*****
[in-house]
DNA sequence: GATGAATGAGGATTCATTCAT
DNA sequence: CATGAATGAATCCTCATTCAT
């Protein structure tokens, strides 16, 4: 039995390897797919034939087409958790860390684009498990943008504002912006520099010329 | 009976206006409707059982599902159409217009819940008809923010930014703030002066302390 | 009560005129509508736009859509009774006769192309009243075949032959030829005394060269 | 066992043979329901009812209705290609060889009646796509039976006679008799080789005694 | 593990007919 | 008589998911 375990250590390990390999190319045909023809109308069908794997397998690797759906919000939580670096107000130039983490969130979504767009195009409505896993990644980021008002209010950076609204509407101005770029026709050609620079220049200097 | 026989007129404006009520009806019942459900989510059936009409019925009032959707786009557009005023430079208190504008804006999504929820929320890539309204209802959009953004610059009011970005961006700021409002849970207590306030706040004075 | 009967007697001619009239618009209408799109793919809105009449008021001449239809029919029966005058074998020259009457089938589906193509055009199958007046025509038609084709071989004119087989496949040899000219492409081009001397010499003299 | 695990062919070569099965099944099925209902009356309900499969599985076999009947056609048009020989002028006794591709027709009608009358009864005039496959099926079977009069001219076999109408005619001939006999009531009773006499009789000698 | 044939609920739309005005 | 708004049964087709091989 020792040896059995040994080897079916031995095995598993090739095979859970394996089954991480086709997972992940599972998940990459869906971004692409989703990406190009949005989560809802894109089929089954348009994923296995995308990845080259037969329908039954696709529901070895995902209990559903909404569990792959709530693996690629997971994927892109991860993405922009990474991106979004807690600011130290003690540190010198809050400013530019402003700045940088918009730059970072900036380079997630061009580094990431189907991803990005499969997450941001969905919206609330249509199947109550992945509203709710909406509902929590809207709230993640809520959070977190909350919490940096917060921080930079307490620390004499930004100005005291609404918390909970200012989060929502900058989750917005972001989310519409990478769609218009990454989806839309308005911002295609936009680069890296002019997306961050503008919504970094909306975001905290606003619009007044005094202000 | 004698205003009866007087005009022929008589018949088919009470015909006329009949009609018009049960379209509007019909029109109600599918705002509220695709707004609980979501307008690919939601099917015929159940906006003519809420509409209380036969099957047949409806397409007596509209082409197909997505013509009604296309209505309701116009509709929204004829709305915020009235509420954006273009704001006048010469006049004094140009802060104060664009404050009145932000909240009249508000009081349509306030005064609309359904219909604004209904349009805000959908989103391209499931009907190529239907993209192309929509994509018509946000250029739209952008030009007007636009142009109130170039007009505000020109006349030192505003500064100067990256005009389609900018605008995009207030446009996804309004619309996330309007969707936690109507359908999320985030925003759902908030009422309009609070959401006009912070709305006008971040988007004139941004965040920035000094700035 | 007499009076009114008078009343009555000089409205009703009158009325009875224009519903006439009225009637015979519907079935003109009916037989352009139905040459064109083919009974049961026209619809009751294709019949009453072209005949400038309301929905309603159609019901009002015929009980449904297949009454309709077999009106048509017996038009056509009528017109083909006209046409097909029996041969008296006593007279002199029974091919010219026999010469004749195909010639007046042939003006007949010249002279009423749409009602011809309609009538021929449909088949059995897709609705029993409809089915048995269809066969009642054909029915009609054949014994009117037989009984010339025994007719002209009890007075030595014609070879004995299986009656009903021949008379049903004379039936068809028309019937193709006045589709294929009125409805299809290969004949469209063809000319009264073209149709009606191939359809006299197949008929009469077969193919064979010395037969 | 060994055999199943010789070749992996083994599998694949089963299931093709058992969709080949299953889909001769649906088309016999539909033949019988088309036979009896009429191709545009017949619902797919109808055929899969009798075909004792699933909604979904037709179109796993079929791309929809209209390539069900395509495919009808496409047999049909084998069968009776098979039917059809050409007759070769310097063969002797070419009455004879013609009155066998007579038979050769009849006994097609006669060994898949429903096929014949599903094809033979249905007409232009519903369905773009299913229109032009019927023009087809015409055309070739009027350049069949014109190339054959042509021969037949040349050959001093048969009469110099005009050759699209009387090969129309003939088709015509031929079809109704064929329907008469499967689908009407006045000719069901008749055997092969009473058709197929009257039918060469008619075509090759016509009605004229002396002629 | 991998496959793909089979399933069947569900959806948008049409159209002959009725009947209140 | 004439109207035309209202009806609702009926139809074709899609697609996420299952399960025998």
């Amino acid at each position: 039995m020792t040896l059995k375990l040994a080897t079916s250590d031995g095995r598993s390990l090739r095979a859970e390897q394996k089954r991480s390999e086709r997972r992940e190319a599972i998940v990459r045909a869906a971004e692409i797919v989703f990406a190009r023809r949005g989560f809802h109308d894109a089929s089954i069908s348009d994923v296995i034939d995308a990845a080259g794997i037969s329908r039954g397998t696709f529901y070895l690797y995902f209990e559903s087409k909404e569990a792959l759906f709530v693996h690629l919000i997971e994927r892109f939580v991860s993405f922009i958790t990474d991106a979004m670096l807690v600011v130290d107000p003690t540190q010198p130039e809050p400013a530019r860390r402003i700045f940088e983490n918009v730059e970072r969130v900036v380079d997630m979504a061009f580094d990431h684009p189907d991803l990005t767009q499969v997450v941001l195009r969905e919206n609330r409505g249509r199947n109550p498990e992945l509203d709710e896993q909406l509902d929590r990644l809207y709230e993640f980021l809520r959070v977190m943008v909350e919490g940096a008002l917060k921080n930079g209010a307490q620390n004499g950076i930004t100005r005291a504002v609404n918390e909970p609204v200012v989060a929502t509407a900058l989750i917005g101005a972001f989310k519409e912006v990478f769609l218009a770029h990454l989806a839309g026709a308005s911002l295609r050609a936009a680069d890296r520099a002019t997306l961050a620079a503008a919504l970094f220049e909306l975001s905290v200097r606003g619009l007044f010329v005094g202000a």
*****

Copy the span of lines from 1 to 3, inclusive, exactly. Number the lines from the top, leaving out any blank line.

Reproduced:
[in-house]
DNA sequence: GATGAATGAGGATTCATTCAT
DNA sequence: CATGAATGAATCCTCATTCAT